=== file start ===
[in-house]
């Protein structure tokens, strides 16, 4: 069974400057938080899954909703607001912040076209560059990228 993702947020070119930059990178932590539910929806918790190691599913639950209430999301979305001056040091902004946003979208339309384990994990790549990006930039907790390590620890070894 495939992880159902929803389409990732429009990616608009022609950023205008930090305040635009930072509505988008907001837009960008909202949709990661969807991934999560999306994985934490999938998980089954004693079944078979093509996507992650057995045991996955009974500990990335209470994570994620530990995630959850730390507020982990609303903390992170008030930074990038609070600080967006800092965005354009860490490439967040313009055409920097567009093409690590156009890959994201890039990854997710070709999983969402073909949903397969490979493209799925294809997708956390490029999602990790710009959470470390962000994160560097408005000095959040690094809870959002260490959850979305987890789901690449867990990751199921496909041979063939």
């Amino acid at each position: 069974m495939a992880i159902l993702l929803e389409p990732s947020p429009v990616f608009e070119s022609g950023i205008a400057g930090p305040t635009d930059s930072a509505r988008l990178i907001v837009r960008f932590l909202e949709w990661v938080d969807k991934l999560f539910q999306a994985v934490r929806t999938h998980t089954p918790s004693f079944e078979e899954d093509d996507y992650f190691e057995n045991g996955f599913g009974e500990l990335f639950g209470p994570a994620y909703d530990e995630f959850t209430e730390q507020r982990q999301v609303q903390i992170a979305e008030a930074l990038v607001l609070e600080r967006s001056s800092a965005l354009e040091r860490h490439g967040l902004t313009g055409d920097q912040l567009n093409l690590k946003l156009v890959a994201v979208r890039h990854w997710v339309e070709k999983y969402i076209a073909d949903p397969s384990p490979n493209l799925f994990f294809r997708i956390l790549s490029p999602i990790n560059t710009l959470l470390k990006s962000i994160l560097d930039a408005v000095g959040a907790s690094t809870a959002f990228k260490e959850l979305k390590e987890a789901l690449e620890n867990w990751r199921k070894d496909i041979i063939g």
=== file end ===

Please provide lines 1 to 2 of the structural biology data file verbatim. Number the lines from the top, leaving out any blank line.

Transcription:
[in-house]
């Protein structure tokens, strides 16, 4: 069974400057938080899954909703607001912040076209560059990228 993702947020070119930059990178932590539910929806918790190691599913639950209430999301979305001056040091902004946003979208339309384990994990790549990006930039907790390590620890070894 495939992880159902929803389409990732429009990616608009022609950023205008930090305040635009930072509505988008907001837009960008909202949709990661969807991934999560999306994985934490999938998980089954004693079944078979093509996507992650057995045991996955009974500990990335209470994570994620530990995630959850730390507020982990609303903390992170008030930074990038609070600080967006800092965005354009860490490439967040313009055409920097567009093409690590156009890959994201890039990854997710070709999983969402073909949903397969490979493209799925294809997708956390490029999602990790710009959470470390962000994160560097408005000095959040690094809870959002260490959850979305987890789901690449867990990751199921496909041979063939």